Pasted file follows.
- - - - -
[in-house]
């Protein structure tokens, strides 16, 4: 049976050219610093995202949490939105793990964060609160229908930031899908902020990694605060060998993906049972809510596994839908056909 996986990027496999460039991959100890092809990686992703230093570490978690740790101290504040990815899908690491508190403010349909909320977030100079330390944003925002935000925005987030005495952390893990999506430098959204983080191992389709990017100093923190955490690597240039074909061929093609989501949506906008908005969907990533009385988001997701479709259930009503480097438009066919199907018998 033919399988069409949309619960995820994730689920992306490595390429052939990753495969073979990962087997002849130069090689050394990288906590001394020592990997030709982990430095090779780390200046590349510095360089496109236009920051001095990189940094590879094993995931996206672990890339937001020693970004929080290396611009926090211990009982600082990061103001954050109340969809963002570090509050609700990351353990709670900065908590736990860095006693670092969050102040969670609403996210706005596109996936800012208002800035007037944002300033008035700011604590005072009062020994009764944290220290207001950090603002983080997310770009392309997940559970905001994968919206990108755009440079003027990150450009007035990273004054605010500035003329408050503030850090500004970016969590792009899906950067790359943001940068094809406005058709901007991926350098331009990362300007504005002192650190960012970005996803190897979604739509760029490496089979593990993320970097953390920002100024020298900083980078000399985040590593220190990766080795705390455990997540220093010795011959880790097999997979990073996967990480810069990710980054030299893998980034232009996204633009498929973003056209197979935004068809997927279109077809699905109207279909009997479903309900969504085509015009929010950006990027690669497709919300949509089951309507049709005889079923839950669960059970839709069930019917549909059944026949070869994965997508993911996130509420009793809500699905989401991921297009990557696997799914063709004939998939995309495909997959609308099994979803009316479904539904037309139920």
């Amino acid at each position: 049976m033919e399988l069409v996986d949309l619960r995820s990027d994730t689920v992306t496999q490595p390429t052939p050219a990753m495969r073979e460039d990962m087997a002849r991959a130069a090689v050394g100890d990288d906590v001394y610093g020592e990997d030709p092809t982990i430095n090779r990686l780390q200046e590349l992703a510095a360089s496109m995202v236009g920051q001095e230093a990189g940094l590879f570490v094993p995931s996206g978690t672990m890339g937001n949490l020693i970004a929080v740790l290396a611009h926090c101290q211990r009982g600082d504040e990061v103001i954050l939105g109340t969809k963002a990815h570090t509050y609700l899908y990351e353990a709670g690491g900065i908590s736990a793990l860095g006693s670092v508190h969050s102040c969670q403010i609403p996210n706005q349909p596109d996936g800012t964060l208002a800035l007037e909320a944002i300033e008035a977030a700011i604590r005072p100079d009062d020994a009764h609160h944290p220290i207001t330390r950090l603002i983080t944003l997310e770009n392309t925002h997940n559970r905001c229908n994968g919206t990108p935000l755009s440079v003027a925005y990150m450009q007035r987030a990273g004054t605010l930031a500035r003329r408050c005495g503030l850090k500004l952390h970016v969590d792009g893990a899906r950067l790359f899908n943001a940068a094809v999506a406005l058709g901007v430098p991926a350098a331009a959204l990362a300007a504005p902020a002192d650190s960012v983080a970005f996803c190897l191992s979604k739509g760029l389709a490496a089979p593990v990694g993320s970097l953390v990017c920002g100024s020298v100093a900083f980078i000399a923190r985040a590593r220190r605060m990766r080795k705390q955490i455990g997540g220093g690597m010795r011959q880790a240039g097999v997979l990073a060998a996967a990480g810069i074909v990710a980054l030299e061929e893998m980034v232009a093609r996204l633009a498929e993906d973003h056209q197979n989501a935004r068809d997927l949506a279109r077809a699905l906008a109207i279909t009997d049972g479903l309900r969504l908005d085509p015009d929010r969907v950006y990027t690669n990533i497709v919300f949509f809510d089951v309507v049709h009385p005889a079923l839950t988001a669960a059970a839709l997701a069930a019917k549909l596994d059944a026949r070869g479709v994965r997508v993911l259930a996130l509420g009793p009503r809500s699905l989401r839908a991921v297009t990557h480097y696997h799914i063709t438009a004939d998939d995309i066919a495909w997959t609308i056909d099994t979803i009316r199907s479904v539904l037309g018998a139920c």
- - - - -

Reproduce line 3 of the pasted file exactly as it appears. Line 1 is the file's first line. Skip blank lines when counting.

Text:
């Amino acid at each position: 049976m033919e399988l069409v996986d949309l619960r995820s990027d994730t689920v992306t496999q490595p390429t052939p050219a990753m495969r073979e460039d990962m087997a002849r991959a130069a090689v050394g100890d990288d906590v001394y610093g020592e990997d030709p092809t982990i430095n090779r990686l780390q200046e590349l992703a510095a360089s496109m995202v236009g920051q001095e230093a990189g940094l590879f570490v094993p995931s996206g978690t672990m890339g937001n949490l020693i970004a929080v740790l290396a611009h926090c101290q211990r009982g600082d504040e990061v103001i954050l939105g109340t969809k963002a990815h570090t509050y609700l899908y990351e353990a709670g690491g900065i908590s736990a793990l860095g006693s670092v508190h969050s102040c969670q403010i609403p996210n706005q349909p596109d996936g800012t964060l208002a800035l007037e909320a944002i300033e008035a977030a700011i604590r005072p100079d009062d020994a009764h609160h944290p220290i207001t330390r950090l603002i983080t944003l997310e770009n392309t925002h997940n559970r905001c229908n994968g919206t990108p935000l755009s440079v003027a925005y990150m450009q007035r987030a990273g004054t605010l930031a500035r003329r408050c005495g503030l850090k500004l952390h970016v969590d792009g893990a899906r950067l790359f899908n943001a940068a094809v999506a406005l058709g901007v430098p991926a350098a331009a959204l990362a300007a504005p902020a002192d650190s960012v983080a970005f996803c190897l191992s979604k739509g760029l389709a490496a089979p593990v990694g993320s970097l953390v990017c920002g100024s020298v100093a900083f980078i000399a923190r985040a590593r220190r605060m990766r080795k705390q955490i455990g997540g220093g690597m010795r011959q880790a240039g097999v997979l990073a060998a996967a990480g810069i074909v990710a980054l030299e061929e893998m980034v232009a093609r996204l633009a498929e993906d973003h056209q197979n989501a935004r068809d997927l949506a279109r077809a699905l906008a109207i279909t009997d049972g479903l309900r969504l908005d085509p015009d929010r969907v950006y990027t690669n990533i497709v919300f949509f809510d089951v309507v049709h009385p005889a079923l839950t988001a669960a059970a839709l997701a069930a019917k549909l596994d059944a026949r070869g479709v994965r997508v993911l259930a996130l509420g009793p009503r809500s699905l989401r839908a991921v297009t990557h480097y696997h799914i063709t438009a004939d998939d995309i066919a495909w997959t609308i056909d099994t979803i009316r199907s479904v539904l037309g018998a139920c």